Wednesday, 20 February 2019

GATE team wins first prize in the Hyperpartisan News Detection Challenge

SemEval 2019 recently launched the Hyperpartisan News Detection Task in order to evaluate how well tools could automatically classify hyperpartisan news texts. The idea behind this is that "given a news text, the system must decide whether it follows a hyperpartisan argumentation, i.e. whether it exhibits blind, prejudiced, or unreasoning allegiance to one party, faction, cause, or person.


Below we see an example of (part of) two news stories about Donald Trump from the challenge data. The one on the left is considered to be hyperpartisan, as it shows a biased kind of viewpoint. The one on the right simply reports a story and is not considered hyperpartisan. The distinction is difficult even for humans, because there are no exact rules about what makes a story hyperpartisan.







In total, 322 teams registered to take part, of which 42 actually submitted an entry, including the GATE team consisting of Ye Jiang, Xingyi Song and Johann Petrak, with guidance from Kalina Bontcheva and Diana Maynard.


The main performance measure for the task is accuracy on a balanced set of articles, though additionally precision, recall, and F1-score were measured for the hyperpartisan class. In the final submission, the GATE team's hyperpartisan classifying algorithm achieved 0.822 accuracy for manually annotated evaluation set, and ranked in first position in the final leader board.



Our winning system was based on using sentence representations from averaged word embeddings  generated from the pre-trained ELMo model with a Convolutional Neural Network and Batch Normalization for training on the provided dataset. An averaged ensemble of models was then used to generate the final predictions. 

The source code and full system description is available on github.

One of the major challenges of this task is that the model must have the ability to adapt to a large range of article sizes. Most state-of-the-art neural network approaches for document classification use a token sequence as network input, but such an approach in this case would mean either a massive computational cost or loss of information, depending on how the maximum sequence length. We got around this problem by first pre-calculating sentence level embeddings as the average of word embeddings for each sentence, and then representing the document as a sequence of these sentence embeddings. We also found that actually ignoring some of the provided training data (which was automatically generated based on the document publishing source) improved our results, which leads to important conclusions about the trustworthiness of training data and its implications.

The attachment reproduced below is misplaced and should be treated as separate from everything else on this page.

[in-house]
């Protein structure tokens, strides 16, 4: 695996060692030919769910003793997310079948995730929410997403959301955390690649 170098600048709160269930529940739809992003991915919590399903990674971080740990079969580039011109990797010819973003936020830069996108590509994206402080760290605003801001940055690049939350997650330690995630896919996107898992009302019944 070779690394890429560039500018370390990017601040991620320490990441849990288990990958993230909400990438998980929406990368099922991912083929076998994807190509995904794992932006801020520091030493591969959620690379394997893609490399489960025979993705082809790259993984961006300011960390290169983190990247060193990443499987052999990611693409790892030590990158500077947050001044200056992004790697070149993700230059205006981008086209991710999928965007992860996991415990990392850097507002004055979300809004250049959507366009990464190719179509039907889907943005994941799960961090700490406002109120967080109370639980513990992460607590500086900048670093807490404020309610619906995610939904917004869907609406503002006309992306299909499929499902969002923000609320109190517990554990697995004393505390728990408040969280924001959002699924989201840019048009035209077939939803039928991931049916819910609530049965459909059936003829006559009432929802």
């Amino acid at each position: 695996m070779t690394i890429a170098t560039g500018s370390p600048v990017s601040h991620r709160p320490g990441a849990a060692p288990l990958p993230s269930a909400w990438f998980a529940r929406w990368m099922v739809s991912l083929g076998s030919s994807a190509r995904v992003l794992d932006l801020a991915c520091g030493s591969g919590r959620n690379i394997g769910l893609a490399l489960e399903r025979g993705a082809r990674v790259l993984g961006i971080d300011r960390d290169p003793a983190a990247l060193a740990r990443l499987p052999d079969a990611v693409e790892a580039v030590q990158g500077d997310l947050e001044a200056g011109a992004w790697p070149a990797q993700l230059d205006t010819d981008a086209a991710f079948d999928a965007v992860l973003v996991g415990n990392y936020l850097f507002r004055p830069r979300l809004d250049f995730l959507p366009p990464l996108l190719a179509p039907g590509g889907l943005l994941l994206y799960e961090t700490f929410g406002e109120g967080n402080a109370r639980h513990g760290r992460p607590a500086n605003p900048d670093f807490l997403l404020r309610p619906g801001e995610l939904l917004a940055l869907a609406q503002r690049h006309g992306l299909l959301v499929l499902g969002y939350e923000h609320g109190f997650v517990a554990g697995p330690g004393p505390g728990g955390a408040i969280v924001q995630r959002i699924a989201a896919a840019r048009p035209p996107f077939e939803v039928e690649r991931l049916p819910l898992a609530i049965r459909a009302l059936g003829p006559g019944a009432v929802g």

Overall, the ability to do well on the hyperpartisan news prediction task is important both for improving knowledge about neural networks for language processing generally, but also because better understanding of the nature of biased news is critical for society and democracy.






Monday, 18 February 2019

Russian Troll Factory: Sketches of a Propaganda Campaign

When Twitter shared a large archive of propaganda tweets late in 2018 we were excited to get access to over 9 million tweets from almost 4 thousand unique Twitter accounts controlled by Russia's Internet Research Agency. The tweets are posted in 57 different languages, but most are in Russian (53.68%) and English (36.08%). Average account age is around four years, and the longest accounts are as much as ten years old.